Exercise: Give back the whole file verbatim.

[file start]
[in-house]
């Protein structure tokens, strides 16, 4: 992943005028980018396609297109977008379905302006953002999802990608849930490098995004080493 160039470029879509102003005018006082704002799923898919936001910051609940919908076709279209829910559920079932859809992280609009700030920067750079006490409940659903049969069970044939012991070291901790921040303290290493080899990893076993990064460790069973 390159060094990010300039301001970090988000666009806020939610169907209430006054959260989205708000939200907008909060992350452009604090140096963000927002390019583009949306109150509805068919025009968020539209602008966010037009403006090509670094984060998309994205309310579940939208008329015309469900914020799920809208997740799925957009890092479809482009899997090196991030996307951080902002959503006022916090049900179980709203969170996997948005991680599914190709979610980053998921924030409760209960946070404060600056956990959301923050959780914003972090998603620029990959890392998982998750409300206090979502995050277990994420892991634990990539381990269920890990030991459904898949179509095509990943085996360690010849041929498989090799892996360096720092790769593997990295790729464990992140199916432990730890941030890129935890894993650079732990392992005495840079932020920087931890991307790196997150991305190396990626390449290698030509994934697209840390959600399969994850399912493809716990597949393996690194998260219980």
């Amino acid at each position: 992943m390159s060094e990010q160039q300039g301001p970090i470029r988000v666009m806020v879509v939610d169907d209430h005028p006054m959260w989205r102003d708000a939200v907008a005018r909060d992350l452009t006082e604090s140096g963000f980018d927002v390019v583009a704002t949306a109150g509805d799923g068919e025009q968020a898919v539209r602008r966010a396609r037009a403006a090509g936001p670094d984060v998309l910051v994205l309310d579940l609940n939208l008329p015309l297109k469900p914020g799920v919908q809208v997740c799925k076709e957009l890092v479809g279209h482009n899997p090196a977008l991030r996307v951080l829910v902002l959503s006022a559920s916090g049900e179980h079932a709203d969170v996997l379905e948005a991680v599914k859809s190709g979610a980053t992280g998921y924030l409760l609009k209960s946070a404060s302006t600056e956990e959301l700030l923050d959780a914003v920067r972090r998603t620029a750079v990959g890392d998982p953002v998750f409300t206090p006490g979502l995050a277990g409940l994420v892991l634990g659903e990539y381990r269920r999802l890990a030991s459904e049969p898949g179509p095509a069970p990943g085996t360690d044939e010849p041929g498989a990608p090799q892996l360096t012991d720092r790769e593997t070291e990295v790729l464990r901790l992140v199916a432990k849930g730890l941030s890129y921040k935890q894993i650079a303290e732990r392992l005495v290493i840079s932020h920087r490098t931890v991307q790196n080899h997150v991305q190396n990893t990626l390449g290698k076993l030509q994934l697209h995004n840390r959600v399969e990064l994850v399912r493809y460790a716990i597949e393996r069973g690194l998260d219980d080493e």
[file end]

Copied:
[in-house]
């Protein structure tokens, strides 16, 4: 992943005028980018396609297109977008379905302006953002999802990608849930490098995004080493 160039470029879509102003005018006082704002799923898919936001910051609940919908076709279209829910559920079932859809992280609009700030920067750079006490409940659903049969069970044939012991070291901790921040303290290493080899990893076993990064460790069973 390159060094990010300039301001970090988000666009806020939610169907209430006054959260989205708000939200907008909060992350452009604090140096963000927002390019583009949306109150509805068919025009968020539209602008966010037009403006090509670094984060998309994205309310579940939208008329015309469900914020799920809208997740799925957009890092479809482009899997090196991030996307951080902002959503006022916090049900179980709203969170996997948005991680599914190709979610980053998921924030409760209960946070404060600056956990959301923050959780914003972090998603620029990959890392998982998750409300206090979502995050277990994420892991634990990539381990269920890990030991459904898949179509095509990943085996360690010849041929498989090799892996360096720092790769593997990295790729464990992140199916432990730890941030890129935890894993650079732990392992005495840079932020920087931890991307790196997150991305190396990626390449290698030509994934697209840390959600399969994850399912493809716990597949393996690194998260219980």
């Amino acid at each position: 992943m390159s060094e990010q160039q300039g301001p970090i470029r988000v666009m806020v879509v939610d169907d209430h005028p006054m959260w989205r102003d708000a939200v907008a005018r909060d992350l452009t006082e604090s140096g963000f980018d927002v390019v583009a704002t949306a109150g509805d799923g068919e025009q968020a898919v539209r602008r966010a396609r037009a403006a090509g936001p670094d984060v998309l910051v994205l309310d579940l609940n939208l008329p015309l297109k469900p914020g799920v919908q809208v997740c799925k076709e957009l890092v479809g279209h482009n899997p090196a977008l991030r996307v951080l829910v902002l959503s006022a559920s916090g049900e179980h079932a709203d969170v996997l379905e948005a991680v599914k859809s190709g979610a980053t992280g998921y924030l409760l609009k209960s946070a404060s302006t600056e956990e959301l700030l923050d959780a914003v920067r972090r998603t620029a750079v990959g890392d998982p953002v998750f409300t206090p006490g979502l995050a277990g409940l994420v892991l634990g659903e990539y381990r269920r999802l890990a030991s459904e049969p898949g179509p095509a069970p990943g085996t360690d044939e010849p041929g498989a990608p090799q892996l360096t012991d720092r790769e593997t070291e990295v790729l464990r901790l992140v199916a432990k849930g730890l941030s890129y921040k935890q894993i650079a303290e732990r392992l005495v290493i840079s932020h920087r490098t931890v991307q790196n080899h997150v991305q190396n990893t990626l390449g290698k076993l030509q994934l697209h995004n840390r959600v399969e990064l994850v399912r493809y460790a716990i597949e393996r069973g690194l998260d219980d080493e």